1.3 Scientific Relevance

The scientific relevance of this thesis is threefold. It can be explained by the following quote of Steven G. Jones: “Computer-mediated communication is not just a tool; it is at once technology, medium, and engine of social relations. It not only structures social relations, it is the space within which the relations occur and the tool that individuals use to enter that space.” (Jones, 1998, p. 11-12). The contribution of this thesis lies in its scientific investigation of the Internet as a social space, as a medium, and as a technology.

By considering eWOM as a new social relation, I build upon the work of others who have treated the Internet as an entirely new phenomenon in the field of marketing research (e.g., Hoffman, Novak and Chatterjee, 1995; Hoffman and Novak, 1996; Alba, Lynch, Weitz, Janiszewski, Lutz, Sawyer and Woods, 1997). To understand what the phenomenon of eWOM means for the way companies do business, we first need to know how consumers make use of eWOM. Why and how do they participate? Why and how do they contribute content and about what? Various researchers have started to address these issues. Hennig-Thurau et al. (2004), for example, come up with an analysis suggesting that consumers’ desire for social interaction, desire for economic incentives, their concern for other consumers, and the potential to enhance their own self-worth are the primary factors leading to eWOM behavior. Bagozzi and Dholakia (2002) and Dholakia et al. (2004) investigate how individual-level and group-level motivations determine community participation, thereby discerning between small group-based communities and network-based communities. Systematically investigating these issues is the necessary first step that has to be undertaken in a still developing marketing research area. I hope to make a contribution in this respect with a quantitative inquiry into one particular area of marketing research.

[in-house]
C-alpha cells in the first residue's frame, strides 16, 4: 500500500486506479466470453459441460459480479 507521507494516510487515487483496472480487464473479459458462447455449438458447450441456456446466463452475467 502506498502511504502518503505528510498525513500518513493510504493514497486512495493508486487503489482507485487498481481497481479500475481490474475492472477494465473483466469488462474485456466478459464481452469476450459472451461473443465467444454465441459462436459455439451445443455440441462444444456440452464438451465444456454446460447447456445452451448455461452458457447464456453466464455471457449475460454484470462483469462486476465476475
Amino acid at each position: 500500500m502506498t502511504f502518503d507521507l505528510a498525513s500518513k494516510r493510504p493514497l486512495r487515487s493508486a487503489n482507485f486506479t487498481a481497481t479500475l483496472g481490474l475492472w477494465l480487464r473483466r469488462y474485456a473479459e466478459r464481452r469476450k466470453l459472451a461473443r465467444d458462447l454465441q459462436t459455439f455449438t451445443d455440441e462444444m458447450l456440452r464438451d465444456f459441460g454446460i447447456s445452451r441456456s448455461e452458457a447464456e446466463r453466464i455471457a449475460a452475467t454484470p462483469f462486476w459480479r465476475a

By considering eWOM as a medium that is used by consumers to exchange information and to share experiences, I build upon existing theories on interpersonal influence. Research activities that have been undertaken in the traditional context include, among others, the effects of consumer conformity on choice behavior (Venkatesan, 1966), reference group influence (Bearden and Etzel 1982) and opinion leadership (Rogers 1983). Systematic research into the effects of online interpersonal influence on consumer behavior in real life is almost completely lacking. Some journals address the issue as a sideline, but only Bickart and Schindler (2001) have undertaken an investigation. In an experimental setting, they test for the differential effects of consumer-generated online information versus marketer-generated online information on consumer behavior. Naturally, this topic needs further research before a solid knowledge base will be achieved. This thesis contributes to this by explicitly centering upon interpersonal influence in an online setting, thereby using existing theories about reference group influence.

Finally, by exploiting the technological features of the Internet, I contribute to the furthering of using Internet-facilitated techniques to understand consumer behavior. Of course, online surveys are already an established research method within the field of marketing research.